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7 Steps to Take After Finding Your Teen’s Drug Stash

With more and more teenagers experimenting with drugs and alcohol, we naturally have more and more parents wondering how to handle the situation.

The Numbers Don’t Lie

Across the nation statistics show that drug and alcohol use amongst teens isn’t uncommon. According to their results:

  • Over 46% of teens will use an illicit drug by the time they reach 12th grade.
  • Over 2 million teens reported drug use within the last month.
  • Nearly 11% of deaths from drug overdoses were in the 15-24 age range.

Pretty frightening numbers, huh? Especially when you take into account that some experimental substance use turns into full-fledged addiction.

Growing Brains and Drugs Don’t Mix

Numerous studies have shown that the still-developing brains of teenagers suffer far more damage than that of long-term alcohol and drug use among adults.

Using addictive substances at a young age also leads to a much higher likelihood of becoming dependent later in life.

And yet, despite all the facts and figures, teenagers still gravitate towards these dangerous substances.
So, as a parent, what should you do? And how should you handle the situation?

How to Communicate With Your Child When you Find Drugs

When you find a drug or alcohol stash that belongs to your teenager, a wave of emotion will likely hit you like a ton of bricks. It’ll feel like going from 0 to 100 in just a few seconds.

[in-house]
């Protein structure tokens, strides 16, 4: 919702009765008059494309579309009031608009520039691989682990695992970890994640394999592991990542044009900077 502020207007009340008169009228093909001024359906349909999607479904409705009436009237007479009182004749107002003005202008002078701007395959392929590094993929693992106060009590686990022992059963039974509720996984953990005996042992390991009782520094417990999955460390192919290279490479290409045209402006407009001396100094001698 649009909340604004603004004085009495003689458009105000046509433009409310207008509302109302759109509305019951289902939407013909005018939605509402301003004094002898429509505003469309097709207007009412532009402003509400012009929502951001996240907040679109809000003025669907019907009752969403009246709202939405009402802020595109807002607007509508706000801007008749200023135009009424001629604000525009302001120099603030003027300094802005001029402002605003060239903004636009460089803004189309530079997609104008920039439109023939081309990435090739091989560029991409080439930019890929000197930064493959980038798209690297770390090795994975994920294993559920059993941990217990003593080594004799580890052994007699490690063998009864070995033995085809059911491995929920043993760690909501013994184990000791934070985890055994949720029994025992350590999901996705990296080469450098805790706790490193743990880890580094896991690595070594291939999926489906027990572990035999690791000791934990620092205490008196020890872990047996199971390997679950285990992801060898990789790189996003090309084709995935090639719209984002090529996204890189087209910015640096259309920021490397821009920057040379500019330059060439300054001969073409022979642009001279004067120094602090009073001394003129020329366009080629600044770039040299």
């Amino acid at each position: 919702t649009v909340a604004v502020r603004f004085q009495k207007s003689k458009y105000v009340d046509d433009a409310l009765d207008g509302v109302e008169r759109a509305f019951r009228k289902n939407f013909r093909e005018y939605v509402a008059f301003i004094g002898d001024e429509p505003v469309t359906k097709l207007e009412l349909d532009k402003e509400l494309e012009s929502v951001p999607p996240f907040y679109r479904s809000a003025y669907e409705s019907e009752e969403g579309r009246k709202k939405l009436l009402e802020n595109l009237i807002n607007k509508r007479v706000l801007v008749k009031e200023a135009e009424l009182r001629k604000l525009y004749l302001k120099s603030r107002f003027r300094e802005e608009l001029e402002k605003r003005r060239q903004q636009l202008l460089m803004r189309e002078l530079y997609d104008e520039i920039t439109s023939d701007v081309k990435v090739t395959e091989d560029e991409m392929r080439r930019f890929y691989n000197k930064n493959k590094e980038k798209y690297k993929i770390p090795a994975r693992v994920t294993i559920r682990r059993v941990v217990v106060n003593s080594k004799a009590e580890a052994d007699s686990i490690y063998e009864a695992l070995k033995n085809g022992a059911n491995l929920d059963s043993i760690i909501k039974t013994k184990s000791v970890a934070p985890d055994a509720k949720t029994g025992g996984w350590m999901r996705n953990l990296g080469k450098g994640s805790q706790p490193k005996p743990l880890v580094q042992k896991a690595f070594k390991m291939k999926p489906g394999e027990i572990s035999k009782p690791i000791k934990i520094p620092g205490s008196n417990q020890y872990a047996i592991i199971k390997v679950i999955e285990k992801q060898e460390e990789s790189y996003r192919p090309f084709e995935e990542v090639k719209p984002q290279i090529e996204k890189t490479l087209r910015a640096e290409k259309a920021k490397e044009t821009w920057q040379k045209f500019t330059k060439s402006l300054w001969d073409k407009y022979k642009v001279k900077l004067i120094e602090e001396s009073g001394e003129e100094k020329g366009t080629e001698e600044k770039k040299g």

When you find a drug or alcohol stash that belongs to your teenager, a wave of emotion will likely hit you like a ton of bricks. It’ll feel like going from 0 to 100 in just a few seconds.First comes the anger, which will be quickly followed by concern…and then there’s the confusion.

Before you act on any of those emotions, stop and collect yourself. Most experts agree there are some very specific actions that parents should take after finding a stash.

So, without further ado, here’s a look at 7 steps that will help you get your point across and stop any further substance use.

  • Take a TimeoutThough you’ll probably want to run in your teen’s room with the force of a hurricane, don’t let yourself do it. You’ll be at your most emotional and, more than likely, volatile. And think about it; setting that tone all but guarantees the conversation is going nowhere. You don’t want your child to shut down; you want him to talk to you. Give yourself some time to cool down, collect your thoughts and figure out exactly what you want to say.
  • Go in PreparedYou’re going to need to be prepared for this conversation…and the possibility of what you might hear. Do some research about the drugs, put a call in to your family doctor or reach out to a local addiction expert. Find out what you’re dealing with, some signs and symptoms of teenage drug abuse and addiction. If he feels like you’re educated on the substance, he’s likely to pay attention. But if you talk about marijuana like it’s the same thing as crystal meth, the conversation’s doomed.